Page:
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Fight over Knightstown demolition sent back to trial court

February 16, 2017

A man who owns a building on Knightstown’s Main Street can proceed with his lawsuit after the town lost some rulings in its favor on interlocutory appeal.

Dudley Wainscott owns a historic building called the Old Lodge in the town about 38 miles east of Indianapolis. The town owned an adjacent building called the Bullet Hole that shared an exterior wall with Wainscott’s building. When the town demolished the Bullet Hole in April 2013, Wainscott complained his property was damaged and potentially polluted by mercury, among other things.

In February 2015, Wainscott sued the town and the demolition company. His suit made an equitable claim against the town, claimed breach of contract against the town, sought access to records from the town, and claimed nuisance and negligence against the town and the demolition contractor. The trial court granted summary judgment in favor of Knightstown on all claims except Wainscott’s nuisance and breach of contract claims.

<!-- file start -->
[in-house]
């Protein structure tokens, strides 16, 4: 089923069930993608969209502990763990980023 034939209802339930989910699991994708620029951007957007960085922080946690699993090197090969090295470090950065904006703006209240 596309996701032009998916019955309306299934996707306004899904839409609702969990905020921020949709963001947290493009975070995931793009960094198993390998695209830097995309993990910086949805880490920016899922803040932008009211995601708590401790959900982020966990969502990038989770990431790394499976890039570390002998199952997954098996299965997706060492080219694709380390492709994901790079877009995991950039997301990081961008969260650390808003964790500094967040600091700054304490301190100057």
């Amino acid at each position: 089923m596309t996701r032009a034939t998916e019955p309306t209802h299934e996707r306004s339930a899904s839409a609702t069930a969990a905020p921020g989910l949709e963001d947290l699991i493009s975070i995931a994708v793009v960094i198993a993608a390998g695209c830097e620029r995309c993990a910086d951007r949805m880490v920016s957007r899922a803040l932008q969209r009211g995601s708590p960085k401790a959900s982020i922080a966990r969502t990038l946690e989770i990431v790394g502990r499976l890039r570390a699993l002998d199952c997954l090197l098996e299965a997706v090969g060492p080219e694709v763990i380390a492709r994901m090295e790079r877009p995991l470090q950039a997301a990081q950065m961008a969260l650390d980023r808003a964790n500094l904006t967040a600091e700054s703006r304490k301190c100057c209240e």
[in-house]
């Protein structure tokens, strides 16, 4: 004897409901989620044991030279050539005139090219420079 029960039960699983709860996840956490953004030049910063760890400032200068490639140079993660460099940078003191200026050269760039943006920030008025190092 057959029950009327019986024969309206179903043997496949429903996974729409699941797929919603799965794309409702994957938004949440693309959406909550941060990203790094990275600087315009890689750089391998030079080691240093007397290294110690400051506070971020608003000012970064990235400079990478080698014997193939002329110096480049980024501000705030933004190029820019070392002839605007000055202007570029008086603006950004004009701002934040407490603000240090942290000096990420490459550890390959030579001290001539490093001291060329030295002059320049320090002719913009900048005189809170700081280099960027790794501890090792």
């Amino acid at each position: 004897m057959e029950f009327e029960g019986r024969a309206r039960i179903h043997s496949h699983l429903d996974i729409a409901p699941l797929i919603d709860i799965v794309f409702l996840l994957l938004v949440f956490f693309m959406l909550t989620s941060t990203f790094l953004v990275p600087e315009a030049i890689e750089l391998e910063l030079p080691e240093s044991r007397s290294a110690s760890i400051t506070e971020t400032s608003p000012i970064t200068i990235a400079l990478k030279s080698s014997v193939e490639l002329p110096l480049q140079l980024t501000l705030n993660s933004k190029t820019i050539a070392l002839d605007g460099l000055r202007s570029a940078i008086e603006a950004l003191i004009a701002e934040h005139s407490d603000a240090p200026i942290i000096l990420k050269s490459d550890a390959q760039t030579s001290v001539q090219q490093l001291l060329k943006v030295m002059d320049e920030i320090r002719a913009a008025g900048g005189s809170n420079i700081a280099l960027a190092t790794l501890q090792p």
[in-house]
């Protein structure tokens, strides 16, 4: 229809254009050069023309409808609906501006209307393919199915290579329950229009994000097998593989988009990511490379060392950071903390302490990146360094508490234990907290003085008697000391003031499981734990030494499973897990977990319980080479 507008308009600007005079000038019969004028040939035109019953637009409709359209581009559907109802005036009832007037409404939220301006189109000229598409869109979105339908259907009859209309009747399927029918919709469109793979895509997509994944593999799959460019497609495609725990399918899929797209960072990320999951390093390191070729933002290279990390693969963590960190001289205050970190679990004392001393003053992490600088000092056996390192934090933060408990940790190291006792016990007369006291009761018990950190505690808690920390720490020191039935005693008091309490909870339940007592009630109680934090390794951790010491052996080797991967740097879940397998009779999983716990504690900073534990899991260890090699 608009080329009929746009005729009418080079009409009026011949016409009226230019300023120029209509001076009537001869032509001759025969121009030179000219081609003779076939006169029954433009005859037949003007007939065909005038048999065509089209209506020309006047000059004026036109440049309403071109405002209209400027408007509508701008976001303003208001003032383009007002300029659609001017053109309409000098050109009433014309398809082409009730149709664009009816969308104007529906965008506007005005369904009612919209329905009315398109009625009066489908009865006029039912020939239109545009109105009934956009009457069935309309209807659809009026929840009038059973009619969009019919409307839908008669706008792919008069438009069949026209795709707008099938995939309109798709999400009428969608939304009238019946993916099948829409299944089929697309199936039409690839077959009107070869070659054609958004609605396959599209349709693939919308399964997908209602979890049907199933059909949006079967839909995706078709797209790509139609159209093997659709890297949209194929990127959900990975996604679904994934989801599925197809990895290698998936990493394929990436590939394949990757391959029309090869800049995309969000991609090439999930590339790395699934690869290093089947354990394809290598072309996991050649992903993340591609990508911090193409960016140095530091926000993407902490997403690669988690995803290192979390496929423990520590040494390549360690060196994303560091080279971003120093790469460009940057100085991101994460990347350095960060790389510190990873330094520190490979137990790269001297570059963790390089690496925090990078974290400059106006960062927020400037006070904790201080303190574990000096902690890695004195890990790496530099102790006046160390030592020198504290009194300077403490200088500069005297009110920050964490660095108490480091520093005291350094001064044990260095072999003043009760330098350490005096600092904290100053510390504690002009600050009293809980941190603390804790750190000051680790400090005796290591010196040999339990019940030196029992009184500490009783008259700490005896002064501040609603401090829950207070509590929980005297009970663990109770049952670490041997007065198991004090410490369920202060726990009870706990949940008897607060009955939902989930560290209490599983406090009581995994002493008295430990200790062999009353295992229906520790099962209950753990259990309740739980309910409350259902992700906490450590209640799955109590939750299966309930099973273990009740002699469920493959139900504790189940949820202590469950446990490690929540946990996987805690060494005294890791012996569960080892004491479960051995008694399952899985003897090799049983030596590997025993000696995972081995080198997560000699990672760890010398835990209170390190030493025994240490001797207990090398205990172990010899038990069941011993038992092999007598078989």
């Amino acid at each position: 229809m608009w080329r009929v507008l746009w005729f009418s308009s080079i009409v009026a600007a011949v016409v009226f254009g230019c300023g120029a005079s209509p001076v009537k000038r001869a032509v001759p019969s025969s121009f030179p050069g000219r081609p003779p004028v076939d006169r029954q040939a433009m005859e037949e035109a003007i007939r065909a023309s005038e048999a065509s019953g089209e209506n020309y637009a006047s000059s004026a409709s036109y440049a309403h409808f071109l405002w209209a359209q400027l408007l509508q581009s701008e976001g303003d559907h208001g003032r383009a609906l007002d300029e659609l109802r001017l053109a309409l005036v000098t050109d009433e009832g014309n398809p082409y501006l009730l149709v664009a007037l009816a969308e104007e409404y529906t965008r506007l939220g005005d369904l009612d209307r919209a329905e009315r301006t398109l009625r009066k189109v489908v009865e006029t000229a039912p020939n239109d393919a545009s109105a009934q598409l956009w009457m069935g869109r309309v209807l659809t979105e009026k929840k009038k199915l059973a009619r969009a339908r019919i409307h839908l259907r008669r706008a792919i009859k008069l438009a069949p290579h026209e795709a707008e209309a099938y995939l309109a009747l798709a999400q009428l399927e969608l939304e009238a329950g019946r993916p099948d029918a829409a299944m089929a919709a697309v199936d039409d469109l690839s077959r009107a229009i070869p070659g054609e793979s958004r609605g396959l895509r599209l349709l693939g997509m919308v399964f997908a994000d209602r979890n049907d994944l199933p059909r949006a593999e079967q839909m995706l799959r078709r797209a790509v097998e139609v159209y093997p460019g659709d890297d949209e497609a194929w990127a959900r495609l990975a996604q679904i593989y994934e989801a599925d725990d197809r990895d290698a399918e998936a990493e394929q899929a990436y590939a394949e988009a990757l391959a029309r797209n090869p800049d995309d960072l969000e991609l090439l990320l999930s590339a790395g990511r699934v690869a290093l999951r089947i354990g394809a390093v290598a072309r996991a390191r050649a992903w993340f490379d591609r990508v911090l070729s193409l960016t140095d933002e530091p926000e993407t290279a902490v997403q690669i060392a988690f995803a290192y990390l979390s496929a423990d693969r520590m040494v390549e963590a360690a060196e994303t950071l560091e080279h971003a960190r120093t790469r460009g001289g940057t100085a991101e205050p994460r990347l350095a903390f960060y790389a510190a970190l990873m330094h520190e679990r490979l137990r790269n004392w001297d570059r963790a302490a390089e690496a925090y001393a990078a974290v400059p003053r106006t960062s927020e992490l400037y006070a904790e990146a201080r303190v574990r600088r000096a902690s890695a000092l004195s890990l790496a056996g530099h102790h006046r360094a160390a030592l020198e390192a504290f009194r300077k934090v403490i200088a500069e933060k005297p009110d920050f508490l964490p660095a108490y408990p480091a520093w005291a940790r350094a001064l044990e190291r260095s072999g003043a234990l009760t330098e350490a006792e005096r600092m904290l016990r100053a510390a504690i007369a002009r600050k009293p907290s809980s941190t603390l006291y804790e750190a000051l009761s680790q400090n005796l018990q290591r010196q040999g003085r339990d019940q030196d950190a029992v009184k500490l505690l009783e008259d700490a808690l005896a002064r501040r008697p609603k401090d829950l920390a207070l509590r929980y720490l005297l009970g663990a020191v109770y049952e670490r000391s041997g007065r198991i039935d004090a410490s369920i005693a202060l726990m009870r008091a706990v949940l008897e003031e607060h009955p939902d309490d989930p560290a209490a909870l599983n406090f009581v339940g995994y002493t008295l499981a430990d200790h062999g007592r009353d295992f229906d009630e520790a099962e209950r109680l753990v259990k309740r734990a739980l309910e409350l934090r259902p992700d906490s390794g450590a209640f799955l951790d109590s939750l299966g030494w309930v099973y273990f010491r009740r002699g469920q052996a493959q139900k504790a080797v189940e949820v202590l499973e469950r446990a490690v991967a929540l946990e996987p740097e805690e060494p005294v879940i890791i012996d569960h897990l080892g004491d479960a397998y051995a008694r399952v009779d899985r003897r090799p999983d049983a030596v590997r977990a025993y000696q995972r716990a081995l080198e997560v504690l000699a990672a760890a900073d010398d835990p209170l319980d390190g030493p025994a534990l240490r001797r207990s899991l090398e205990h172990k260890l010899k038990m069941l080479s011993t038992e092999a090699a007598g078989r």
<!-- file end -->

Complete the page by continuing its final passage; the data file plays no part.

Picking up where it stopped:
In finding for the town on three of five claims, the court found that Wainscott had not complied with the notice provisions of the Indiana Tort Claims Act before suing the town, but the Indiana Court of Appeals ruled otherwise Thursday.

“Wainscott’s April 2013 letter made the Town aware that its demolition of the adjacent building had significantly damaged his property and specifically demanded repairs that the Town needed to perform,” Judge Michael Barnes wrote for the panel in Town of Knightstown v. Dudley Wainscott, 33A04-1604-PL-771.

“Wainscott substantially complied with the ITCA notice requirements, and the trial court erred when it granted the Town’s motion for summary judgment on his negligence and equity claims,” Barnes wrote. “The trial court properly denied summary judgment on Wainscott’s nuisance claim, but it erred when it denied summary judgment on Wainscott’s breach of contract claim.” The court held that a councilman’s pledge to fix any damages to Wainscott’s building did not form a contract, so the town was entitled to summary judgment on the breach of contract claim.

 

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